Remember the strike by barristers last October against criminal legal aid pay rates that sometimes left them with less than ?50 a day, before expenses? The Bar agreed to resume work after being told it had only three months to wait for Lord Carter of Coles to find a better way of spending the available budget.
An experienced trouble-shooter - "get Carter" must be a familiar Whitehall refrain - he has been working on legal aid procurement since last July.
January came and went without Lord Carter's expected report to the Lord Chancellor. In February, he published an interim response, promising a final report "later this spring".
Under Westminster's unique eco-climate, spring does not officially end until Parliament rises at the end of July: Lord Carter's report, I am assured, will be ready by the middle of next month.
Nothing less than the future of our justice system depends on it. While the overall budget for legal aid is capped, the proportion spent on criminal defence work is demand-led.
Unless Lord Carter can deliver criminal work more cheaply, there will be less and less left to spend on housing disputes, family breakdown, debt and other civil disputes. And if people cannot get early and effective help with these problems, some will turn to crime - increasing the cost of criminal legal aid and leaving even less cash to spend on the problems of social deprivation.
So Lord Carter has spent much of the past year in discussion with the legal profession. The message from the Lord Chancellor is that whatever he comes up with is something that the lawyers will simply have to accept.
Not that Lord Falconer's new legal aid minister would put it so crudely. Giving her first interview since joining the Government, Vera Baird, 55, is refreshingly free from the determination to ram home a message that characterises her more experienced colleagues.
On the contrary, she makes it clear that everything is still up for grabs. Asked to paint a picture of how legal aid will look in the future, she says this is difficult to do because Lord Carter "is only recommending and we are going to be consulting on what he recommends".
She hopes that the Government's consultation paper will be published before everyone packs up for the holidays. " I want it to be in the public domain while the public domain is still an active domain, because I want plenty of responses to it. That will help feed my views when I make some suggestions to the secretary of state."
This strikes me as an admirable approach to the business of government. After all, why should an unaccountable figure such as Lord Carter make decisions?
Instead, he will make recommendations to Mrs Baird; the minister will ask people what they think; she will tell Lord Falconer what she thinks and then he will tell us what he thinks. All the Lord Chancellor has to do after that is to put the changes into effect.
But there does not seem to be much urgency about this. After all, it was on July 5 last year that Lord Falconer announced Lord Carter's brief.
Lord Carter's interim report in February promised price competition and fixed-price contracts for groups of police stations, linked to contracts for court work. But although Lord Falconer seemed to know a year ago exactly what he wanted to do - and although Lord Carter seems to be working along the same lines - we are now told that Lord Carter's report will simply trigger further consultation. When, then, will it be implemented?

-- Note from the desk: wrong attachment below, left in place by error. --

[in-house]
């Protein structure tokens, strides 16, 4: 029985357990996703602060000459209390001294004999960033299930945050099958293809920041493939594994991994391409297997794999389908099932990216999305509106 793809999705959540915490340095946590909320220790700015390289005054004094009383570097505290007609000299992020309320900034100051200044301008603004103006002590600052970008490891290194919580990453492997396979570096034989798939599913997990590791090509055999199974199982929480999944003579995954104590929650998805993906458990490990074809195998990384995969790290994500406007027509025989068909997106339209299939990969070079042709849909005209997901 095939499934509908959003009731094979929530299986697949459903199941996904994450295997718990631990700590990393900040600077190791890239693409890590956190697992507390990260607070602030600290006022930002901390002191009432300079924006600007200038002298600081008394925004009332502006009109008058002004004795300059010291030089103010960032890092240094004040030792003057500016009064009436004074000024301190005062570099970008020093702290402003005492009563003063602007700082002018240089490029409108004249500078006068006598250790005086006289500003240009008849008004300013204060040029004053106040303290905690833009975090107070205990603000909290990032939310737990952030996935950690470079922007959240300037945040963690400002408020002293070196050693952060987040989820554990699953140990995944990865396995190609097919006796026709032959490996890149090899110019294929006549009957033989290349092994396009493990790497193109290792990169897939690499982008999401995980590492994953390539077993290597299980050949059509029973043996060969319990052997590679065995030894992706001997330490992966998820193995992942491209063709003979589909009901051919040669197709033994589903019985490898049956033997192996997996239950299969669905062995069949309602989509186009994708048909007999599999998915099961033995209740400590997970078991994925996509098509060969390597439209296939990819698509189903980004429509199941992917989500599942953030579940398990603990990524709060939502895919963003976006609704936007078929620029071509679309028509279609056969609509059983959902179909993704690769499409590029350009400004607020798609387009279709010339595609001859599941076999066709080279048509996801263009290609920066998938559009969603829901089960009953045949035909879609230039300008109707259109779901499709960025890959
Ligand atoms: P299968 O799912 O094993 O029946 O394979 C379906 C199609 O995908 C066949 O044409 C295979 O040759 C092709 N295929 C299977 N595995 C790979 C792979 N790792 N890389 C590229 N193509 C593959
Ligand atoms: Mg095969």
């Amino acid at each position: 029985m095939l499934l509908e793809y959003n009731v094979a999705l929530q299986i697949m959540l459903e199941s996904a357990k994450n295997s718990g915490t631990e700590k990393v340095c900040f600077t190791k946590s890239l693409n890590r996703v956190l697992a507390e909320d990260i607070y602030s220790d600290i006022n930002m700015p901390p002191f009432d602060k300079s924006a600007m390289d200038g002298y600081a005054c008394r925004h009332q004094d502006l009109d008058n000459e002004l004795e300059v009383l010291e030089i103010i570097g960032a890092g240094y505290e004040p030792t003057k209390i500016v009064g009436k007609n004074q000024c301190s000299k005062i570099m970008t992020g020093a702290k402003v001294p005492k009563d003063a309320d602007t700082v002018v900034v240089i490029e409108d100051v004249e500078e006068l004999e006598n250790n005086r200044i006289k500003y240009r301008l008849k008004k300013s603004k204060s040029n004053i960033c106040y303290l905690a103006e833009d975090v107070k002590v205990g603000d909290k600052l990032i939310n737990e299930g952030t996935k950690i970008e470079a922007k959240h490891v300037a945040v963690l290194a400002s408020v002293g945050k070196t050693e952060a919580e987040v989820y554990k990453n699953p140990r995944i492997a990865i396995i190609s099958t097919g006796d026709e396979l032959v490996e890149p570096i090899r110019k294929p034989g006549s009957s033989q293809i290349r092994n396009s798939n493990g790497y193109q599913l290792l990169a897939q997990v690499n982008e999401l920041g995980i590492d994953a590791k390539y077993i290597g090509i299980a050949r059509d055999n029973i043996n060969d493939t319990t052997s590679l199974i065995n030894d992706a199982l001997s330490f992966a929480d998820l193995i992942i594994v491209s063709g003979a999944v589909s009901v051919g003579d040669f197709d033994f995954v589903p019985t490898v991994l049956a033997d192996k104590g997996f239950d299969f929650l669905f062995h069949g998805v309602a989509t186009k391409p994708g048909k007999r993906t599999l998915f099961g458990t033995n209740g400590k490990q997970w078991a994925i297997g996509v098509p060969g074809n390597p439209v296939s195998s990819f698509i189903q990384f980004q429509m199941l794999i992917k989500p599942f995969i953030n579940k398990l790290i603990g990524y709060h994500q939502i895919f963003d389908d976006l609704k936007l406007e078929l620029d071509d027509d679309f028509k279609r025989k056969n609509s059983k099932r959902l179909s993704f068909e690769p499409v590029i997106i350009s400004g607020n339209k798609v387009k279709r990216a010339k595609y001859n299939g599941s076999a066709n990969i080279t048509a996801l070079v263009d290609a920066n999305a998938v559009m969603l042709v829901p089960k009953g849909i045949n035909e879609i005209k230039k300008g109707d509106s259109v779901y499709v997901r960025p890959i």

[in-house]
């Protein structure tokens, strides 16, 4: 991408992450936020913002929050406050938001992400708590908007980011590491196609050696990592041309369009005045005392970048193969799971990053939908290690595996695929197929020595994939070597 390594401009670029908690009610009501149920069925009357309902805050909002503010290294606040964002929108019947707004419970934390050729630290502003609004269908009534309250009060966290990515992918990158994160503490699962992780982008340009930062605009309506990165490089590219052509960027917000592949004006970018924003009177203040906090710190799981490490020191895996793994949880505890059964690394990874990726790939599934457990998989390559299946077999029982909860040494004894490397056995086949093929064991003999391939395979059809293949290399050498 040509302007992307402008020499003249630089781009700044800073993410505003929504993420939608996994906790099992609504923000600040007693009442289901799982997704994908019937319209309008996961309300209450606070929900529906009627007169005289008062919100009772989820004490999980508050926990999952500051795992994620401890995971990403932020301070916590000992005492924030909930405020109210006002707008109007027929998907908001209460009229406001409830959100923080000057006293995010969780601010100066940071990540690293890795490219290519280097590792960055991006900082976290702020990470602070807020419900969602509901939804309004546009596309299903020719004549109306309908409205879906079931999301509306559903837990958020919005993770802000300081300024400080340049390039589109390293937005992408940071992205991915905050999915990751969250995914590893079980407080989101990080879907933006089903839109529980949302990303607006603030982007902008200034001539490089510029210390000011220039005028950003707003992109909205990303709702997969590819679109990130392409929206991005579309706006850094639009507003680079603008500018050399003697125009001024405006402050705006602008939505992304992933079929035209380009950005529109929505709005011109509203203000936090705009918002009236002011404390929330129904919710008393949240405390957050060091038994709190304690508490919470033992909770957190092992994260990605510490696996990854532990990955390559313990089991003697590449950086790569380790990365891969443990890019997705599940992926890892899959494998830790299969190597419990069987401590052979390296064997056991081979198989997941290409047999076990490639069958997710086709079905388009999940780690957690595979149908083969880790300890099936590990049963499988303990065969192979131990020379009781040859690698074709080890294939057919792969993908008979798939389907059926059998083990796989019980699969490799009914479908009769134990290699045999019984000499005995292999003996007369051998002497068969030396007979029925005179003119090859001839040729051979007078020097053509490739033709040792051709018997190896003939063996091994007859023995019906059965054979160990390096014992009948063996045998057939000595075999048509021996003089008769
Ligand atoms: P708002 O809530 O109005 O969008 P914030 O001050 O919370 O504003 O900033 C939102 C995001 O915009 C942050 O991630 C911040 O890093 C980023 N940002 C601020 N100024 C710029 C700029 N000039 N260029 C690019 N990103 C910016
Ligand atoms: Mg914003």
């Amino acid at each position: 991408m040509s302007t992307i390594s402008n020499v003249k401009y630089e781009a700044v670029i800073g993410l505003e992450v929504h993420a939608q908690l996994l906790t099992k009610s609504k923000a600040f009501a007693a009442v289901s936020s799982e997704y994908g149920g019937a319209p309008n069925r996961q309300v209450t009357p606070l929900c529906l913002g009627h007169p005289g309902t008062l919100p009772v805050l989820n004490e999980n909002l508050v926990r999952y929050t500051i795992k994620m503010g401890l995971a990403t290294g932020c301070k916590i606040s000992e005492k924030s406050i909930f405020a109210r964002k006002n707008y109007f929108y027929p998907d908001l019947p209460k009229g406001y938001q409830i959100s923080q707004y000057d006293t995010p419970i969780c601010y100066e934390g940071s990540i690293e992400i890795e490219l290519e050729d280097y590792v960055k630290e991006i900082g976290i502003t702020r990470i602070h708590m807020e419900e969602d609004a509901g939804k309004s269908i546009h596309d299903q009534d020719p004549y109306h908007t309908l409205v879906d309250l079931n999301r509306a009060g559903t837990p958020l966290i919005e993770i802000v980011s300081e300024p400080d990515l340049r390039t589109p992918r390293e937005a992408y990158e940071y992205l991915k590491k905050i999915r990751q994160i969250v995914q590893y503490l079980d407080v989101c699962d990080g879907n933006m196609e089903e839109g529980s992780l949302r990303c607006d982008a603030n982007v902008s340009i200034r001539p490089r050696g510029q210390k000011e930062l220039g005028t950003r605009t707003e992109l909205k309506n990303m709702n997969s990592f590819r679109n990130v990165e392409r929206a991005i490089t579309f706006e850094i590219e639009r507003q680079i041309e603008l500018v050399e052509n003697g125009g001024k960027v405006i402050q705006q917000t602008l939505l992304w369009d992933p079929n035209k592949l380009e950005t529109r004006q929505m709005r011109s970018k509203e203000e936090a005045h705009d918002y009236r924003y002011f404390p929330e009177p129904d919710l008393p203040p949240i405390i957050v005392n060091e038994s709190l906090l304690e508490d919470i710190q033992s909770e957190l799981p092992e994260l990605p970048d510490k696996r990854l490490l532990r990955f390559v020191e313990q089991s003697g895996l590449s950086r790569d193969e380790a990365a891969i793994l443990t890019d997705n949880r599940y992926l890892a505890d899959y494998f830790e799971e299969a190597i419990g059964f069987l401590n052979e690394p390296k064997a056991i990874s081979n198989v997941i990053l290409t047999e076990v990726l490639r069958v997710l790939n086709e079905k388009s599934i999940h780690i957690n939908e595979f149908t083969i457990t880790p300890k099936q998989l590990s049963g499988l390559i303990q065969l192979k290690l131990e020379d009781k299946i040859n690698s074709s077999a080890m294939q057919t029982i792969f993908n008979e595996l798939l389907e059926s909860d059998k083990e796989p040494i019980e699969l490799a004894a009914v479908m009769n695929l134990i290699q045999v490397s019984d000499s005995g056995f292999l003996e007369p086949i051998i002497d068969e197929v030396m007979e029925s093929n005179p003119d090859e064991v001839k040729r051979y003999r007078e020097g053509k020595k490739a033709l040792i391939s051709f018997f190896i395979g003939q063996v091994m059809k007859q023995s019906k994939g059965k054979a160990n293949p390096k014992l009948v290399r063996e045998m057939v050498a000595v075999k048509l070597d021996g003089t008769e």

"I think we need to implement it very quickly," Mrs Baird tells me. "But we have to flag up sufficiently that it's coming, to ensure that people are able to adjust to it. And there will perhaps be people who don't benefit from it. We need to ensure that we give them time to get the advice they need."
What she means is that under plans for "bulk contracting" of legal aid work, small firms of solicitors that simply "dabble" in legal aid will not be awarded police station contracts; instead, they will have to join forces with other firms or give up crime.
What time scale are we talking about then - six months, a year?
"I can't say," the minister tells me. "Carter has been terribly good at engaging with the professions and it has taken him longer as a consequence than we predicted."
Mrs Baird, a QC, practised at the Criminal Bar before taking ministerial office and she hopes her appointment will be seen as a sign that the Government intends to work with the profession when implementing change.
"There is no point in having a legal profession that's unhappy," she says.
Lawyers know that there is not going to be more money for legal aid, she continues, but she is sure they understand that "they can work to help, within the envelope, to ensure that they give the best service and have the best opportunities to flourish themselves".
Maybe. But there still seems to be a sense of drift.
Barristers are still being paid just ?46.50 - unchanged for a decade - to "mention" a case in court.
Mrs Baird's solution is that counsel should no longer have to attend these hearings in person. Her department's ?915 million legal aid budget this year is overspent - by "?100 million or maybe ?130 million", she says, a trifle vaguely. So it looks as if Mrs Baird is pinning all her hopes on a report that she has not yet seen.
Not at all, she insists. "I am expecting Carter to deliver what he set out to do, which is to get the agreement of the professions to the new structure. That's not just a pious hope: that is the job he has taken on, and he appears to be a very accomplished individual, likely to produce it. If he does, it's our best chance ever."
And if he doesn't?